So I read that China’s naval force is becoming powerful.
Sometime between 2015 and 2020, China’s Navy crossed a critical threshold: it fielded more battle force ships than the U.S. Navy, making it the world’s largest navy numerically. Today, at around 360 hulls, it exceeds its American rival by more than sixty warships.
The article goes on to summarise the recent ship-building achievements by the China’s naval forces. It’s clear, the force-projecting machine is on the rise. This is especially worrying in the context of the regional waters around China, especially South China Sea disputes (https://en.wikipedia.org/wiki/Territorial_disputes_in_the_South_China_Sea).
This has implications in regard to the rise of hi-tech as a strategic asset: production of computer processors is becoming a strategic and vital military issue. C.f., e.g., the insightful article by Ben Thompson here: https://stratechery.com/2020/chips-and-geopolitics/. It boils down to this observation: chips are everywhere and especially so in advanced weapons. You can’t win a war without chips. Who owns chip production, owns a strategic resource and it provides them a freedom to operate in military theatre.
The most advanced chip production facilities are owned by TSMC and reside in Taiwan. The fact that EU and USA are becoming disadvantaged in chip production (it’s of course way more nuanced, but generally true) is a strategic military planning concern. China’s growing ability to project naval power and to capture Taiwan if it decides so are, in this sense, problematic.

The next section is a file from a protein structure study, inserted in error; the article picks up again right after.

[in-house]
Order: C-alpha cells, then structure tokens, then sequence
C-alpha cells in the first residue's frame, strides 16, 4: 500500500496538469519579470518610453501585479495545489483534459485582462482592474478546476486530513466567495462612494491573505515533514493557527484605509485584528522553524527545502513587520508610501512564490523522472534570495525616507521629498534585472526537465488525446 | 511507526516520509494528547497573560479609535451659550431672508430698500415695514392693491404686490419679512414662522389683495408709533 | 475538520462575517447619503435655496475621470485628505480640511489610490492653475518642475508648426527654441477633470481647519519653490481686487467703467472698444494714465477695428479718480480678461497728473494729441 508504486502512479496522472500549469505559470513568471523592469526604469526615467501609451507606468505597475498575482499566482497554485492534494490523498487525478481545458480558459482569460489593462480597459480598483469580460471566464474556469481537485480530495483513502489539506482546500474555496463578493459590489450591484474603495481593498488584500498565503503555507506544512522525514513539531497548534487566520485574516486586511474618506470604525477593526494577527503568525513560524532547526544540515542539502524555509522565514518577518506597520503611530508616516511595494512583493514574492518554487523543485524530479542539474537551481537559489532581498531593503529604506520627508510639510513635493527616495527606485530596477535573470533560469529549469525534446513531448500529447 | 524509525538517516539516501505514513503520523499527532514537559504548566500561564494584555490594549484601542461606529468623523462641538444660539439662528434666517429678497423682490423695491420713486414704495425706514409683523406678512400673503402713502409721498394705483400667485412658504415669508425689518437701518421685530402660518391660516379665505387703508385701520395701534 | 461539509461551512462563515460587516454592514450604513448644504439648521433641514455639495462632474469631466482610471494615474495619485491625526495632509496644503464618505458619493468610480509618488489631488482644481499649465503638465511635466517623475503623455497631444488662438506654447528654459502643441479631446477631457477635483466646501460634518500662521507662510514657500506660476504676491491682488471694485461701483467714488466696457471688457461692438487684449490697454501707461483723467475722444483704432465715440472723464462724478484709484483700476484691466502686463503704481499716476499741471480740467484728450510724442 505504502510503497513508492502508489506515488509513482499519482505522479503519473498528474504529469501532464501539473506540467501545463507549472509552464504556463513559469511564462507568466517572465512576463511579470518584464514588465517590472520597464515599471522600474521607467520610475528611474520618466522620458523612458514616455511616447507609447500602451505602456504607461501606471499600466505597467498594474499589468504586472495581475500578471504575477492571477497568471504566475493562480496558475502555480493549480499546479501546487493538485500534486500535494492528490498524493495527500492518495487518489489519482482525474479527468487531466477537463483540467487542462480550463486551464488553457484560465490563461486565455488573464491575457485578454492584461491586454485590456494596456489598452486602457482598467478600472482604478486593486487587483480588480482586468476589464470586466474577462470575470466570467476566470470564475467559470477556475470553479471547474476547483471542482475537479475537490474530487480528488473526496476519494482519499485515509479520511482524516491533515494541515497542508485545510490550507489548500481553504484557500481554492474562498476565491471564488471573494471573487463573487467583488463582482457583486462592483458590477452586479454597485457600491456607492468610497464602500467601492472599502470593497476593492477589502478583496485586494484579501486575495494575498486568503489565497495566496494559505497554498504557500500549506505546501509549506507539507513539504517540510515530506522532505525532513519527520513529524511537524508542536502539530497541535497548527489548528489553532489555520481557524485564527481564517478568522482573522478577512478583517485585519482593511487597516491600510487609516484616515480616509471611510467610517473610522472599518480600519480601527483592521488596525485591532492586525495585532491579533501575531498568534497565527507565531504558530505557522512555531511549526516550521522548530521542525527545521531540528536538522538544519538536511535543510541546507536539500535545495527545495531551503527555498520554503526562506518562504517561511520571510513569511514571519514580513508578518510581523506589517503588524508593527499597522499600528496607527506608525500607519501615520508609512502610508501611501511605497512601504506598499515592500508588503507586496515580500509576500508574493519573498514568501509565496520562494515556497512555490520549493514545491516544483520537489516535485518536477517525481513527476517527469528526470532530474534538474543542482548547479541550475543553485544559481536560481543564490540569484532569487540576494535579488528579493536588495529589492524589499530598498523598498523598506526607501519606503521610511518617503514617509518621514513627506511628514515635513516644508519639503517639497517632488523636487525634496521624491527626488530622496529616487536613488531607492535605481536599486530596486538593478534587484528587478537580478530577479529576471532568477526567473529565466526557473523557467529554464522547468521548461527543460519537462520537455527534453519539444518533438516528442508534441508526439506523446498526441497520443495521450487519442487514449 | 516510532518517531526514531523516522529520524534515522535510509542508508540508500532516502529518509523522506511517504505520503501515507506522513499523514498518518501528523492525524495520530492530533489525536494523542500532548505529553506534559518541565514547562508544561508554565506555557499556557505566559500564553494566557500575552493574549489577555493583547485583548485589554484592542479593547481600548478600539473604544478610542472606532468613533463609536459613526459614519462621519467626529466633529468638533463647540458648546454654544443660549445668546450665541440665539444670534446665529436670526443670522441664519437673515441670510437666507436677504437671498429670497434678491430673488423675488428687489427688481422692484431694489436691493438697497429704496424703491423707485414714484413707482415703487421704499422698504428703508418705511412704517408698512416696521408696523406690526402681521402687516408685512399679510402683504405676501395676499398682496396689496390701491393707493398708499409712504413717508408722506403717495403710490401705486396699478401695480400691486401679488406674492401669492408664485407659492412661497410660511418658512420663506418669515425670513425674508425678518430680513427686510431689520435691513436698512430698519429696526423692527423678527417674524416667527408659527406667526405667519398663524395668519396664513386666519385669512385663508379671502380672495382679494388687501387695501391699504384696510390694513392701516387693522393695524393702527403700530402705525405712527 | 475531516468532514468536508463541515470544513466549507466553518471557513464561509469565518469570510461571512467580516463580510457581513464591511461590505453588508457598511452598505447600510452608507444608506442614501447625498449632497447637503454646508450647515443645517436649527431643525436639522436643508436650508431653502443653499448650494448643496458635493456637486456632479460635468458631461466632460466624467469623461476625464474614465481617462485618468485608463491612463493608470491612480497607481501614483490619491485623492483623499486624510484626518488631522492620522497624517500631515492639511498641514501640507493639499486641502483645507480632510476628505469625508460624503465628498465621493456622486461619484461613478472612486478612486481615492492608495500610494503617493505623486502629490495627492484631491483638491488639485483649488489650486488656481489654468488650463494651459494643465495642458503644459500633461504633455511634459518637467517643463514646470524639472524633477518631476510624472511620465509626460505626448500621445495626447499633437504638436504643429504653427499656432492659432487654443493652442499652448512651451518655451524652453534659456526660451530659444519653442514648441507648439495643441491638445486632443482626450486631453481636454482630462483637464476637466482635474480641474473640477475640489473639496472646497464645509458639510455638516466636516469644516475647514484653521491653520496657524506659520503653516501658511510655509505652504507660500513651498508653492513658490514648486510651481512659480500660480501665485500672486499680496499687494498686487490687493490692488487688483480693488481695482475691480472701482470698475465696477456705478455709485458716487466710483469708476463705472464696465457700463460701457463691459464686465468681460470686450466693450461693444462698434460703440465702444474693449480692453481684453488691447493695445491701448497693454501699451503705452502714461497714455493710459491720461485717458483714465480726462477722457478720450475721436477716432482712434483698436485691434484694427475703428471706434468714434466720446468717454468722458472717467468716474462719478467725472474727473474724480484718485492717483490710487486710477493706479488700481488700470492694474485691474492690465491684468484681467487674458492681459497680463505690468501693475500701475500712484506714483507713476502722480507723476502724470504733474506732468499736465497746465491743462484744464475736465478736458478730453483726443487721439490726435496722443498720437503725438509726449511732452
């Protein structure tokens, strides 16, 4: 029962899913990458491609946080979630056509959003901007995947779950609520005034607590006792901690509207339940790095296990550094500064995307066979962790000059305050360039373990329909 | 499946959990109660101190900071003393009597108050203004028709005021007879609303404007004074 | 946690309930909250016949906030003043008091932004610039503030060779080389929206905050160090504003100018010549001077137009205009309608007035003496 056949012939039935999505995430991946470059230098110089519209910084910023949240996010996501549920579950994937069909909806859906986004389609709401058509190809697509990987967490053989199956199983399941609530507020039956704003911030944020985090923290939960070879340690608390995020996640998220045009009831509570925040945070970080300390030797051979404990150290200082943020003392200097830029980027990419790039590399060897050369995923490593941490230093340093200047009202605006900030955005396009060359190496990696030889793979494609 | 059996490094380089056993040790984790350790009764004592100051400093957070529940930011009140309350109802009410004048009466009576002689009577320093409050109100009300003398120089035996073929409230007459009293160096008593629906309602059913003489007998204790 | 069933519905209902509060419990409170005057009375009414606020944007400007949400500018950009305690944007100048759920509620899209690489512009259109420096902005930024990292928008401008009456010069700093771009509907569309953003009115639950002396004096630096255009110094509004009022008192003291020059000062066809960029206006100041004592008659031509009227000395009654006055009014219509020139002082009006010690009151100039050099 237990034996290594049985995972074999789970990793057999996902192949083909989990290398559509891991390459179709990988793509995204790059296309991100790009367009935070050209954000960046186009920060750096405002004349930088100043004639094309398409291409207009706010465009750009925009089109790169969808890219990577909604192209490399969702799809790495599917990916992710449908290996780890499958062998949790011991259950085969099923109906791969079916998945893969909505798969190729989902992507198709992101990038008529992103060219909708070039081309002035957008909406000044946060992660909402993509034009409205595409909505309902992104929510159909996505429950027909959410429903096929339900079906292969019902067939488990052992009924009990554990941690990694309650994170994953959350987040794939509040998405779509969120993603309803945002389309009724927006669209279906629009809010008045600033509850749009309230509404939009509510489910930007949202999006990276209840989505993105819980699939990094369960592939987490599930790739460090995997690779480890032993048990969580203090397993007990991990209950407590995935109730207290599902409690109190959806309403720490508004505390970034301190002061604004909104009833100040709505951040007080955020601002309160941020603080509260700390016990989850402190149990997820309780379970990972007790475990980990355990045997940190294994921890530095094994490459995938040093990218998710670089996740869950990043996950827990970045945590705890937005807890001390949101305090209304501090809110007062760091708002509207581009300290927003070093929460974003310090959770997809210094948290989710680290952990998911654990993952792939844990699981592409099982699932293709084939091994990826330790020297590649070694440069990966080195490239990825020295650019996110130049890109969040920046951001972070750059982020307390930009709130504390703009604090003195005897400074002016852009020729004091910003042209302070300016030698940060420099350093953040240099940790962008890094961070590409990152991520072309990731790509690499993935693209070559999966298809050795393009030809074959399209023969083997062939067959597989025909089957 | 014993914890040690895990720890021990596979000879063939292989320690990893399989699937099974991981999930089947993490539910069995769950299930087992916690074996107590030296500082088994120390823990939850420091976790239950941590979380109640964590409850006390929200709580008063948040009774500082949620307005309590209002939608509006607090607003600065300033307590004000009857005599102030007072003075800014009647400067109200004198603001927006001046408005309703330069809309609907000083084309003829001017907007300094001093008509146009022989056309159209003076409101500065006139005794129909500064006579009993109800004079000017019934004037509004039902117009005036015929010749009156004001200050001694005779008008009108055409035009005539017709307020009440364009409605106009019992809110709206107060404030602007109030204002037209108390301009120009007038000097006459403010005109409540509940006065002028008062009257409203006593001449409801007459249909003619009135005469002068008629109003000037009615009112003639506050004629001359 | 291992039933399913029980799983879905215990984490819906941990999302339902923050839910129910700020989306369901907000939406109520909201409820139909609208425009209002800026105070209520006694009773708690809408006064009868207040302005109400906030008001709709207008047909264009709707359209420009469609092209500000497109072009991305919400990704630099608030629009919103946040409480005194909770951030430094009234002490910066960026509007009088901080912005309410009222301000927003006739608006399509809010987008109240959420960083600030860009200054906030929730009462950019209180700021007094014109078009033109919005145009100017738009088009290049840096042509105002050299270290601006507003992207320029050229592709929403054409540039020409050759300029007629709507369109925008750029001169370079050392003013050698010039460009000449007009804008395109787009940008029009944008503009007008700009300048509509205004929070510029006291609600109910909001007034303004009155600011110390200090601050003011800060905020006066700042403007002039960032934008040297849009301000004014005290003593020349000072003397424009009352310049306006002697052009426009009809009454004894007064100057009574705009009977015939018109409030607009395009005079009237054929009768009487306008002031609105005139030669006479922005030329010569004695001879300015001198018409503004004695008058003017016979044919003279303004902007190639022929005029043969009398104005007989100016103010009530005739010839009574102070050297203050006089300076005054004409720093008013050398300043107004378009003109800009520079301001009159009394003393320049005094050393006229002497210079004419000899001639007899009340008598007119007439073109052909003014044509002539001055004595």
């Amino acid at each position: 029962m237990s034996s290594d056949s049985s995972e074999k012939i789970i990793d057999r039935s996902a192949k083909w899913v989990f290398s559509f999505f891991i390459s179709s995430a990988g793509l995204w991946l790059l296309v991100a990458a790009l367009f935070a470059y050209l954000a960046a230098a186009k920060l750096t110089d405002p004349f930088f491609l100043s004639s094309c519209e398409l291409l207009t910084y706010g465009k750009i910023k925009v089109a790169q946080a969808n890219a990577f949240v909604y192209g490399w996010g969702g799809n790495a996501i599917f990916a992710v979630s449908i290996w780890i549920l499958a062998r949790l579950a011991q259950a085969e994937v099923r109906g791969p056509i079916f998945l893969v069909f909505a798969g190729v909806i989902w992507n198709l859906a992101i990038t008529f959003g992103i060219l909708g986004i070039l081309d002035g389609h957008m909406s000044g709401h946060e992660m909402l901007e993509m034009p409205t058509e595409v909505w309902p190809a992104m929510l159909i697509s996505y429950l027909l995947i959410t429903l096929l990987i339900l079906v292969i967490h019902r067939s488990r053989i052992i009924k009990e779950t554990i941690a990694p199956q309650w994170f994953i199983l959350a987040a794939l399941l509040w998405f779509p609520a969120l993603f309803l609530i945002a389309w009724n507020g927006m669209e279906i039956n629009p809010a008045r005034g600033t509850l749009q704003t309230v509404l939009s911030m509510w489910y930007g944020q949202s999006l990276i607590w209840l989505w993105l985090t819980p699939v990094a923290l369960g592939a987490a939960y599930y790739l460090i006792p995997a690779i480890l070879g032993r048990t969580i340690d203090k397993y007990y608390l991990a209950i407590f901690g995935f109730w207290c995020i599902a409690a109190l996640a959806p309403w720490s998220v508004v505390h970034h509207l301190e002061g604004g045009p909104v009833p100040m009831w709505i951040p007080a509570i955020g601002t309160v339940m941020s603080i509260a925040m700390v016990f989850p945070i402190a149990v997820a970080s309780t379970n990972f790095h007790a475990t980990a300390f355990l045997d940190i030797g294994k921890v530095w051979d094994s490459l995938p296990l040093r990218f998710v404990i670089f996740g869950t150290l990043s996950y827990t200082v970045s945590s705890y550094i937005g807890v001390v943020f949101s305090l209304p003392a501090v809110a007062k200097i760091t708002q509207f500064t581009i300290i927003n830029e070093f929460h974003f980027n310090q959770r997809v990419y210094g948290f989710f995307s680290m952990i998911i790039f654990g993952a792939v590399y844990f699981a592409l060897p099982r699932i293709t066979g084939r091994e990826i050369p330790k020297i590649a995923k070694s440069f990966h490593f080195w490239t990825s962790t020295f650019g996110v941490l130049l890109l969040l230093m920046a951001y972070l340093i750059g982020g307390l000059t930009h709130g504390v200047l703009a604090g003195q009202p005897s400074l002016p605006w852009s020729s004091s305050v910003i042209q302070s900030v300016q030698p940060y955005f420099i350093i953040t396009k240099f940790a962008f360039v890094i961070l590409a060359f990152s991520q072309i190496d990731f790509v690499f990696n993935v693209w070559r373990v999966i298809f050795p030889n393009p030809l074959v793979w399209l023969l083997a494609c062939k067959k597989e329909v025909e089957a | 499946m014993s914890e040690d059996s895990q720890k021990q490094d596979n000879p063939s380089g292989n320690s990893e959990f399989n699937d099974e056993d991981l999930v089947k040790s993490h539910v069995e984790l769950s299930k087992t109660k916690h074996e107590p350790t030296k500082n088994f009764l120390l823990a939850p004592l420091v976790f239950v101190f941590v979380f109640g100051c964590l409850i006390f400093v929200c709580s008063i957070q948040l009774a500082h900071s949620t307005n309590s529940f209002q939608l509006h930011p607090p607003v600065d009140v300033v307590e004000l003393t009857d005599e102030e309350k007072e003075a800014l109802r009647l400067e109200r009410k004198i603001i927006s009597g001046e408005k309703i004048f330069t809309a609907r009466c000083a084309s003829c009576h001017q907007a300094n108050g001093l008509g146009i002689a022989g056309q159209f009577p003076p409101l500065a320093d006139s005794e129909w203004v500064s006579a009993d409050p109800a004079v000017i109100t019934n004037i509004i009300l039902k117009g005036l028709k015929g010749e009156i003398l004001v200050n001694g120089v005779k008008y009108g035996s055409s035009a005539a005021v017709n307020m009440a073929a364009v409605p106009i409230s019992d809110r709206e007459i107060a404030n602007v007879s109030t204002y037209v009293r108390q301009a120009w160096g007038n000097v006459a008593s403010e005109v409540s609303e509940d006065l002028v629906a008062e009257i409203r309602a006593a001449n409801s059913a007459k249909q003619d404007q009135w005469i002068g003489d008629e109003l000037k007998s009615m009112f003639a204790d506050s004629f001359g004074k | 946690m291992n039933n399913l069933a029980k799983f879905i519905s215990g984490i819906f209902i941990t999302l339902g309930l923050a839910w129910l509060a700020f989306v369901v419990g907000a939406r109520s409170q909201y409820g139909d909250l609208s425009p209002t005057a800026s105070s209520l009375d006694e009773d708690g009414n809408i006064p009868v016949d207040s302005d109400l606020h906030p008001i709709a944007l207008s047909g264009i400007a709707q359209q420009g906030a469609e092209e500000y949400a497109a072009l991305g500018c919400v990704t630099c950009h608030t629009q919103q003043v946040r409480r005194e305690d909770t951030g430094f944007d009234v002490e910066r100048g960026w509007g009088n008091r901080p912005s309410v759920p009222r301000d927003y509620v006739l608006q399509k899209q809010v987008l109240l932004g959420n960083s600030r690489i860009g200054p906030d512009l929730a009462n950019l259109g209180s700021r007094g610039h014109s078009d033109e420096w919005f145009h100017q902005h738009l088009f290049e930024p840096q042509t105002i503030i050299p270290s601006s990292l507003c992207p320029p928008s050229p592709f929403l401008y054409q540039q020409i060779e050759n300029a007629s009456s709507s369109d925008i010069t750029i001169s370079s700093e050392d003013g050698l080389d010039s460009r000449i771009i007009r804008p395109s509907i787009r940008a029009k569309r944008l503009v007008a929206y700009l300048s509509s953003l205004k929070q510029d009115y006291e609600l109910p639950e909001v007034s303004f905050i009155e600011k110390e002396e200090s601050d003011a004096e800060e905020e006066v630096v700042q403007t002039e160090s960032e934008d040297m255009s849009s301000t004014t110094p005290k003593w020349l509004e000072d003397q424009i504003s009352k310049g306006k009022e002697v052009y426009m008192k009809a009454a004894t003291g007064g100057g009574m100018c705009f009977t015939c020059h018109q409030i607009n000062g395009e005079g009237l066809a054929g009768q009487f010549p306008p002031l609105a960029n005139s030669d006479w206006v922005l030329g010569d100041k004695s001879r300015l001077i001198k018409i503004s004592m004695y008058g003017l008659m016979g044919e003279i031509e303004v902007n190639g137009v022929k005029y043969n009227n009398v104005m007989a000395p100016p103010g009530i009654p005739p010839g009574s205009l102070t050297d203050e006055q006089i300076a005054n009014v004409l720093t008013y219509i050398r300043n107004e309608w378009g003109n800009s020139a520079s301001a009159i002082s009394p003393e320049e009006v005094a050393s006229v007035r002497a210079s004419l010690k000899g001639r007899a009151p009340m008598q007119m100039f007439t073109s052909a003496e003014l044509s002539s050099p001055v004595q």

There’s one more interesting observation:
More broadly still, it offers modern history’s sole example of a “land” power successfully becoming a “sea” power and sustaining that status over time.
Indeed, as well argued by e.g., G. Friedman in The Next 100 Years, China is a land power. It’s limited by it access to the Pacific Ocean by all the islands it needs to navigate to get to the Ocean. So regardless of their fleet size, their capability to project power beyond this region is limited as far as they do not control the whole archipelago between Japan and Indonesia. So far, they don’t. Their growing naval capability, however, potentially threatens that to change. That well explains the growing USA obsession with China and Taiwan issues: threaten the control of Pacific Ocean by USA and you get their attention.
This is one of the slowly moving games played out there, curious to see further developments in the coming decades.
Britain. France. Germany. Holland. Canada. All are sending warships to the South China Sea in growing “pushback” against Beijing.
Interesting developments in South China Sea: https://www.news.com.au/technology/innovation/military/british-and-canadian-warships-invade-south-china-sea-as-tensions-escalate-with-beijing/news-story/41cc91af2af8b5ec3126712d09fef454
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